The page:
The suppression of truth to advance one’s own agenda is nothing new. (Aren’t we all guilty of leaving out certain details to make ourselves look better?!)
Ananias and Sapphira were punished with immediate death for their collaboration in a “white lie” that was made to elevate their appearance to the rest of the church. God made His abhorrence of lying plain: hypocrisy and dissimulation are not to be tolerated.
We just finished reading Jennifer Nielsen’s book, Words On Fire. It’s about the Russian ban of Lithuanian literature in the late 1800s in an attempt to erase all religion, culture, and language but their own.
Lithuanians died trying to smuggle books into the country that would keep their history, the truth, alive. Words on Fire reveals why people were willing to go to such great lengths for the preservation of words on paper.
Surely no government in the 21st century would ever search, punish with death, or sentence you to Siberia if you were caught carrying books! But the suppression of truth – deceit, lying in its naked form – is a sin committed daily at an advanced level by the powers that be.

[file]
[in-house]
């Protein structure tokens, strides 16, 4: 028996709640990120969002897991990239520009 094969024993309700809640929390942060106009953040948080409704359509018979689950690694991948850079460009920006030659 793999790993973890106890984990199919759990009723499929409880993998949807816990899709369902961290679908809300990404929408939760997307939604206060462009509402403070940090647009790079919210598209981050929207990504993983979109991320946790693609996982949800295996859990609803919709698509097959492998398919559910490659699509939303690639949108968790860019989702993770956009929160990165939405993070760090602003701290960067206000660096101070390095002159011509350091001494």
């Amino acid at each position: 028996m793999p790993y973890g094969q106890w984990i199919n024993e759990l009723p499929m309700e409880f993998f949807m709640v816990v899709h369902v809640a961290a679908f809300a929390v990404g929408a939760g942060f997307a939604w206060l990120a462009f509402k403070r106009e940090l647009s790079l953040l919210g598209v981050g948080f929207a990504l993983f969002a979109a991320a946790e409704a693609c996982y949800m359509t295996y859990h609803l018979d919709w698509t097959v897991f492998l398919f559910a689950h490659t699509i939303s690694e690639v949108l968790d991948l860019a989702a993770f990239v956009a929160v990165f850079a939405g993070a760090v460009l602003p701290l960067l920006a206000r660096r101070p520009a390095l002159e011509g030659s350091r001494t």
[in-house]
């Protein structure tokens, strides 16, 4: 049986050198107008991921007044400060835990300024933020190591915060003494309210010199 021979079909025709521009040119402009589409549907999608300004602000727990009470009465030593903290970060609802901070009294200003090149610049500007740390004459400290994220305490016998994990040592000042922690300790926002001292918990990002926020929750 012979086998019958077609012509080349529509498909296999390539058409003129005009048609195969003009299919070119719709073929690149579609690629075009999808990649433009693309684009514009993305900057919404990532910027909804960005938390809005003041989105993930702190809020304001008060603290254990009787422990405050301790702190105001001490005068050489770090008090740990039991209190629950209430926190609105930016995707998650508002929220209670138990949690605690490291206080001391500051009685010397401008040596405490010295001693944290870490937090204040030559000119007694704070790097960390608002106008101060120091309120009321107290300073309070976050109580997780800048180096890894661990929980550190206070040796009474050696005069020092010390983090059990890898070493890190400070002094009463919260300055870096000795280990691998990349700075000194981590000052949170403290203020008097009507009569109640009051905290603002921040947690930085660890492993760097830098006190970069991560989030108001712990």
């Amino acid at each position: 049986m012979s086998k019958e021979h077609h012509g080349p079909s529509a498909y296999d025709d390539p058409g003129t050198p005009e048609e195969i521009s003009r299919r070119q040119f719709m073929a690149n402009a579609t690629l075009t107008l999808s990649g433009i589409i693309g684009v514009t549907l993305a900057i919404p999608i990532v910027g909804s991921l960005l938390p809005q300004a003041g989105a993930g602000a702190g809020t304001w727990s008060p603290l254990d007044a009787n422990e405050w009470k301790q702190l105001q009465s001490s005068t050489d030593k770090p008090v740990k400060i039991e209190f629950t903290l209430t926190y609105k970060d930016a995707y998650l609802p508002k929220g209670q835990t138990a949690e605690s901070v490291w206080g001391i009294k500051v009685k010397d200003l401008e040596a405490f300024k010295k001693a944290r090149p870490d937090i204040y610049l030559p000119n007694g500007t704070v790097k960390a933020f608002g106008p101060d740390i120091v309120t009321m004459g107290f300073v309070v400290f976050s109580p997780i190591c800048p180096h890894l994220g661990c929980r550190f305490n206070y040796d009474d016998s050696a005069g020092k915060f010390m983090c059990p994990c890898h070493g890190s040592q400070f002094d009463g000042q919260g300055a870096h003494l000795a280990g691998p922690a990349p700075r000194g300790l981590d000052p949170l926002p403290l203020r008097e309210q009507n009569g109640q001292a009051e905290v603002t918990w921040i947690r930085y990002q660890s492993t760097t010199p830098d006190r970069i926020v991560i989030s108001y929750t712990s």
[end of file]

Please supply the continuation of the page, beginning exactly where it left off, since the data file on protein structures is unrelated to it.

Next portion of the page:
My friend, Anne, shared an important article this morning that is worth reading in its entirety. The author says,
“One aspect of the ((See-nineteen)) event propaganda has been the aggressive promotion of official narratives; but just as important has been the suppression and censorship of those questioning authorities. Indeed, there is a case to be made that the most important part of any propaganda campaign is the drive to ensure that certain voices, claims and arguments either never see the light of day or otherwise remain contained within “fringe” or “alternative” circles.”
Replace “books” with “the Internet,” and you’ve got a story awfully similar to Lithuania’s. The practical outworking is different, but the motive is the same. (Romans 1:18).
History tells us how the trajectory of censorship ends if we don’t oppose it. A riveting story of remarkable courage in the face of opposition, Words on Fire tells us how one Lithuanian girl did just that.
Highly recommended as a family read aloud.